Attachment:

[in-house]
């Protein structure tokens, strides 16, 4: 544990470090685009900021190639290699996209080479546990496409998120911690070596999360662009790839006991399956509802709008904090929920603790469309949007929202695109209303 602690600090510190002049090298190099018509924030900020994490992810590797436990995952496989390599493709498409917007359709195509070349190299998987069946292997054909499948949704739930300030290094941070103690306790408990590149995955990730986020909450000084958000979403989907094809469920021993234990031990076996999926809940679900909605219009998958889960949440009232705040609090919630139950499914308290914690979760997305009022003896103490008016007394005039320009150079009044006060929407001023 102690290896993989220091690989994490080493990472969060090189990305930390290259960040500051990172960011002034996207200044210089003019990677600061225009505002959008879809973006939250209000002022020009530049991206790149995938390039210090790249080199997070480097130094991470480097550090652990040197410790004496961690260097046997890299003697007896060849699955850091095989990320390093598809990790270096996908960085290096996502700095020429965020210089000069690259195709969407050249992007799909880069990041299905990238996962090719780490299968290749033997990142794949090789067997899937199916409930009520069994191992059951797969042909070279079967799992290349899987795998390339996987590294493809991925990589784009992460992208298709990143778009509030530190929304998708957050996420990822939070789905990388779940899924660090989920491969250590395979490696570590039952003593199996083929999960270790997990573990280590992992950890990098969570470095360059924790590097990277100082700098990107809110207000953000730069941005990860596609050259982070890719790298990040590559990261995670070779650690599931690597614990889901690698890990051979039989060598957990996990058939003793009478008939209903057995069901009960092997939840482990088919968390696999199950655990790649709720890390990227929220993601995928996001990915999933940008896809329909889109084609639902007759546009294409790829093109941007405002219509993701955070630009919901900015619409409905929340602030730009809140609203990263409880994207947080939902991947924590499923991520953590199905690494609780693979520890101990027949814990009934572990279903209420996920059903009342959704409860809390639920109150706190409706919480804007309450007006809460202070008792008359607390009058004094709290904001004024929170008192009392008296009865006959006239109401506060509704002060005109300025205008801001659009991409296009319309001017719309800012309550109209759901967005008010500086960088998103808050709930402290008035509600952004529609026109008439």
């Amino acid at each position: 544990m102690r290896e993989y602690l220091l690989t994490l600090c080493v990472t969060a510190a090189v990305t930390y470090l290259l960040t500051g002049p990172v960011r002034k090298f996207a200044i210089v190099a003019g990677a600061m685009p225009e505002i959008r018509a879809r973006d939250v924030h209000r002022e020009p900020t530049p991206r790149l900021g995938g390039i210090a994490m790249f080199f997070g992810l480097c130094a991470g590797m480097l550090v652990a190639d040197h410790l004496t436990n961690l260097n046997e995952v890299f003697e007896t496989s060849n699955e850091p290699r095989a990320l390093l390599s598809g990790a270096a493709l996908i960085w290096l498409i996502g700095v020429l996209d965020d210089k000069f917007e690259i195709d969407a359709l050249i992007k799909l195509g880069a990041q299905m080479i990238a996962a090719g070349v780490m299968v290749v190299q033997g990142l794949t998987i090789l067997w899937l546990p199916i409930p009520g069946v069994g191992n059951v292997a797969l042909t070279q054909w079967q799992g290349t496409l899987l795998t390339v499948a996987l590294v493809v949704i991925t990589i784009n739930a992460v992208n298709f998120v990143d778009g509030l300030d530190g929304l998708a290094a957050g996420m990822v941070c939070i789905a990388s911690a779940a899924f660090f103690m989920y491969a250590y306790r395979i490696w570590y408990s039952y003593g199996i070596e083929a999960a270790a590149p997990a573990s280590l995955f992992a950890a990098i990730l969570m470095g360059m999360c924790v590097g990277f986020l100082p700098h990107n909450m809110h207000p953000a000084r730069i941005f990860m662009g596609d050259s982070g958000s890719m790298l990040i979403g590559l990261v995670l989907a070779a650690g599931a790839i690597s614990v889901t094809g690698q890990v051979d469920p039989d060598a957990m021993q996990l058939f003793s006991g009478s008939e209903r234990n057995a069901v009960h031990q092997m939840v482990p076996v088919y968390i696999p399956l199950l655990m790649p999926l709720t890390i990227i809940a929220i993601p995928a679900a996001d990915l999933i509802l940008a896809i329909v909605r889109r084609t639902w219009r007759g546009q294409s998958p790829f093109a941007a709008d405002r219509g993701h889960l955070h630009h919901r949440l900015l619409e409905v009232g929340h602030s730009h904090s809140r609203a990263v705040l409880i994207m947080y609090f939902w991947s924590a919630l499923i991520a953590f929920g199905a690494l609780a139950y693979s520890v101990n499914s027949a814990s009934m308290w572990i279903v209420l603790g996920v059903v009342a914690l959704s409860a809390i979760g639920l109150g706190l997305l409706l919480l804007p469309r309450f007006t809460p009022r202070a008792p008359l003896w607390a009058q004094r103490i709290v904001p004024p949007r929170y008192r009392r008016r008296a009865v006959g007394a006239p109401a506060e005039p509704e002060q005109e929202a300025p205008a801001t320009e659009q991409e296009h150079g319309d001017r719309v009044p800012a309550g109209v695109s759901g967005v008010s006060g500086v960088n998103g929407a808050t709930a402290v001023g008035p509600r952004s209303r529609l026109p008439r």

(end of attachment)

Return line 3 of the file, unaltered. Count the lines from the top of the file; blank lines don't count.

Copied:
């Amino acid at each position: 544990m102690r290896e993989y602690l220091l690989t994490l600090c080493v990472t969060a510190a090189v990305t930390y470090l290259l960040t500051g002049p990172v960011r002034k090298f996207a200044i210089v190099a003019g990677a600061m685009p225009e505002i959008r018509a879809r973006d939250v924030h209000r002022e020009p900020t530049p991206r790149l900021g995938g390039i210090a994490m790249f080199f997070g992810l480097c130094a991470g590797m480097l550090v652990a190639d040197h410790l004496t436990n961690l260097n046997e995952v890299f003697e007896t496989s060849n699955e850091p290699r095989a990320l390093l390599s598809g990790a270096a493709l996908i960085w290096l498409i996502g700095v020429l996209d965020d210089k000069f917007e690259i195709d969407a359709l050249i992007k799909l195509g880069a990041q299905m080479i990238a996962a090719g070349v780490m299968v290749v190299q033997g990142l794949t998987i090789l067997w899937l546990p199916i409930p009520g069946v069994g191992n059951v292997a797969l042909t070279q054909w079967q799992g290349t496409l899987l795998t390339v499948a996987l590294v493809v949704i991925t990589i784009n739930a992460v992208n298709f998120v990143d778009g509030l300030d530190g929304l998708a290094a957050g996420m990822v941070c939070i789905a990388s911690a779940a899924f660090f103690m989920y491969a250590y306790r395979i490696w570590y408990s039952y003593g199996i070596e083929a999960a270790a590149p997990a573990s280590l995955f992992a950890a990098i990730l969570m470095g360059m999360c924790v590097g990277f986020l100082p700098h990107n909450m809110h207000p953000a000084r730069i941005f990860m662009g596609d050259s982070g958000s890719m790298l990040i979403g590559l990261v995670l989907a070779a650690g599931a790839i690597s614990v889901t094809g690698q890990v051979d469920p039989d060598a957990m021993q996990l058939f003793s006991g009478s008939e209903r234990n057995a069901v009960h031990q092997m939840v482990p076996v088919y968390i696999p399956l199950l655990m790649p999926l709720t890390i990227i809940a929220i993601p995928a679900a996001d990915l999933i509802l940008a896809i329909v909605r889109r084609t639902w219009r007759g546009q294409s998958p790829f093109a941007a709008d405002r219509g993701h889960l955070h630009h919901r949440l900015l619409e409905v009232g929340h602030s730009h904090s809140r609203a990263v705040l409880i994207m947080y609090f939902w991947s924590a919630l499923i991520a953590f929920g199905a690494l609780a139950y693979s520890v101990n499914s027949a814990s009934m308290w572990i279903v209420l603790g996920v059903v009342a914690l959704s409860a809390i979760g639920l109150g706190l997305l409706l919480l804007p469309r309450f007006t809460p009022r202070a008792p008359l003896w607390a009058q004094r103490i709290v904001p004024p949007r929170y008192r009392r008016r008296a009865v006959g007394a006239p109401a506060e005039p509704e002060q005109e929202a300025p205008a801001t320009e659009q991409e296009h150079g319309d001017r719309v009044p800012a309550g109209v695109s759901g967005v008010s006060g500086v960088n998103g929407a808050t709930a402290v001023g008035p509600r952004s209303r529609l026109p008439r």